News from the Tennessee Valley Opinion


Use restraint fighting fires in empty buildings

I just saw the news of a Moulton fire on Feb. 21 in which two firefighters died.

According to the reporter, the building was constructed of wood and had been turned into a lawn mower repair shop. According to the report, the building caught on fire around 5 or 6 p.m. Was the business closed at the time of the fire? I cannot see why our firefighters had to go inside and lose their lives at a wooden building burning (with all the flammables that were reported to be on the premises) without any persons in it. For what?

This wooden building was apparently more than 50 years old. If there were no lives at stake inside a burning building, why did our firemen enter at such a devastating risk? Fight the fire the best you can from the perimeter. My prayers and condolences go to the families of those brave firemen who were trying to save a person's business, not lives. I only hope that the proprietor had insurance. A building that old, made solely of wood, with so many chemicals inside? Let it burn.

I know the firefighters have their code, but please do not risk your life for a business if there is no life involved. I felt sick when I heard that two good men had lost their lives trying to extinguish flames from a chemical fire in a wooden building.

I have the utmost respect for our firefighters. May God bless them all.

Kay Hartsfield


Classmates can pay respects to Holloway

Decatur is my hometown. I was born there and was part of the Decatur High School Class of 1951. I have been living in Huntsville since August 1976.

I read in your Feb. 15 paper that one of my dear and best friends passed away. She was Betty Carl Hendon Holloway and lived out of town. For years (early 1940s and later) her father ran the Carl Hendon grocery store on Bank Street.

All the kids like me who grew up in that area loved Mr. Hendon because we always took empty Coke bottles to him so we could go to the Roxy Theater on Bank Street.

I, through my computer, clicked on your guest book for Betty Carl and gave my respects to her family. However, I noticed that none of our Decatur High School Class had made any remarks in her guest book. I just wanted to take a few minutes and alert our former classmates that they can, through your newspaper's Web site, pay their respects to Betty Carl by way of her guest book reference. She will be greatly missed by our Class of 1951.

Hershel D. Cramer


Let residents vote on state constitution

I attended the hearing of the House Constitution and Election Committee where the passionate debates were raised between opponents and proponents. There were more than 200 citizens in attendance, from which the greater majority supported HB 109. The packed hearing room had supporters sitting on the steps and some were in the corridors. The opponents were the first to debate the bill for 90 minutes, then followed the proponents who argued their views for the same duration. After the proponents spoke, they delivered 65,000 signatures of registered voters who want a change. The opponents had no petitions to present.

The opponents were saying that a convention would raise taxes, legalize gambling and change property rights. Statements of such caliber carry falsification at best. An opponent stated that the proponents see the "Constitution is old and long. Well, so is the Bible." The state constitution and the Holy Bible are neither in the same league nor on equal level. The latter is a divinely inspired book (spiritual) for a general world audience, while the former is a humanly conceived document (secular) for a specific state citizenry. Following the hearing, a rally of 350 supporters was scheduled promoting the theme "Let the People Vote" and listening to many speakers.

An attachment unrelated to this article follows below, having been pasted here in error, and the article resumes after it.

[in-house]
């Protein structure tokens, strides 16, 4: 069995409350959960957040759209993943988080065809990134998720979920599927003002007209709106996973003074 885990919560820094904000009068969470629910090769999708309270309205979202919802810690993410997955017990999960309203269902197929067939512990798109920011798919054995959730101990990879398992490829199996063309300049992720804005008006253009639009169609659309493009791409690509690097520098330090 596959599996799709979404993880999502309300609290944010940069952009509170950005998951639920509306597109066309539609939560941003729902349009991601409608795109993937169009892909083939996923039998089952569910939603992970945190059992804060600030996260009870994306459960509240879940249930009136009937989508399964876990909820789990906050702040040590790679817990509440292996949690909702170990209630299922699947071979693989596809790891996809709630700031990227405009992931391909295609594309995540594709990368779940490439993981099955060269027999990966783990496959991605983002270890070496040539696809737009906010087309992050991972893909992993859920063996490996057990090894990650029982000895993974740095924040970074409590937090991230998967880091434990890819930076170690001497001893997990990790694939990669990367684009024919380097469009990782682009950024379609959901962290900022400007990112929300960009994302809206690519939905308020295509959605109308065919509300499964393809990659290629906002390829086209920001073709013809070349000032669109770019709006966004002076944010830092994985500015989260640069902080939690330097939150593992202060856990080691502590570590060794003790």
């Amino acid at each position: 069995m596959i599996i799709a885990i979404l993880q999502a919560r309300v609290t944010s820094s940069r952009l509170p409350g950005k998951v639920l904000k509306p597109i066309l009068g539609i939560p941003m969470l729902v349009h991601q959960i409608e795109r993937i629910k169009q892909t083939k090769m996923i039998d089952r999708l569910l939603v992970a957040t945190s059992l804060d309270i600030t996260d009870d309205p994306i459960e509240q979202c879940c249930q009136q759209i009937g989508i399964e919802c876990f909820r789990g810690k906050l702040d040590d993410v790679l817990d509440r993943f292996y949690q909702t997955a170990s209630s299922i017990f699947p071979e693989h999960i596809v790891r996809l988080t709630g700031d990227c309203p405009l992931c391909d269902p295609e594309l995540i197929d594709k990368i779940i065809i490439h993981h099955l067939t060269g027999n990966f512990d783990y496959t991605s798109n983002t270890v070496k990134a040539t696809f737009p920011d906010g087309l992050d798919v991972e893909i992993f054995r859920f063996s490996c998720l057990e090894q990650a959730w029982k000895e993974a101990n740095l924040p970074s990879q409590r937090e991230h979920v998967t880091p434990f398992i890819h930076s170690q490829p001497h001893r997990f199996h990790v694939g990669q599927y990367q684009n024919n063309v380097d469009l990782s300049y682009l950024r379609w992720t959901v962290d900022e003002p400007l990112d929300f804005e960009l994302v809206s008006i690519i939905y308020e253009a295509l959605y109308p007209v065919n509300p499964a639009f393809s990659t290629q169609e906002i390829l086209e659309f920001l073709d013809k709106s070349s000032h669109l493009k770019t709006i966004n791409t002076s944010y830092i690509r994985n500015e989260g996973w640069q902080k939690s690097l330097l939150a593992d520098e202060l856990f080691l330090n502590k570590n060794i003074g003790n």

I am disappointed by the House committee failure to pass the bill to "Let the People Vote." I hope SB 52 will provide better response by considering the people who were petitioned and polled on the issue. Alabama politics is being maneuvered by special interests through falsehood, fear, money, power and religion.

Isaiah J. Ashe


Officials named new school appropriately

I received with joy and appreciation the article in the Feb. 15 paper announcing the new school as Banks-Caddell. Miss Banks often spoke of the need for the citizens of Decatur to work together and be of one mind in matters regarding the education of children. The superintendent and school board are to be commended for being of one mind regarding the new name. I know that this vote is received with great applause throughout Decatur.

Decatur has a history of working on behalf of all children, and it is my hope that past efforts and the vote last week will encourage our Board of Education and citizens to commit to the notion that every child has the right to a quality education. Our leaders and citizens laid this foundation for quality education for all children more than 124 years ago and it is my hope that we continue to "think out of the circle," as they did.

Decatur's council minutes for the late 19th century will reflect prominent city leaders like Miss Banks' grandfather, Matthew Hewlett Banks, and C.C. Sheats working with the City Council to ensure that all children be offered the best education. Many people in our area do not realize how radical the notion of the public education for children of color was in Alabama and American history during this period, yet our leaders during this period spoke with one voice and made great strides.

Were public schools segregated 124 years ago? Yes, but see the history in its context and you will notice seeds planted toward a unified school district even in this time period.

There is much work to be done, and Miss Banks would definitely encourage us to not lose the momentum for quality education for all children and to continue working together.

Wylheme H. Ragland


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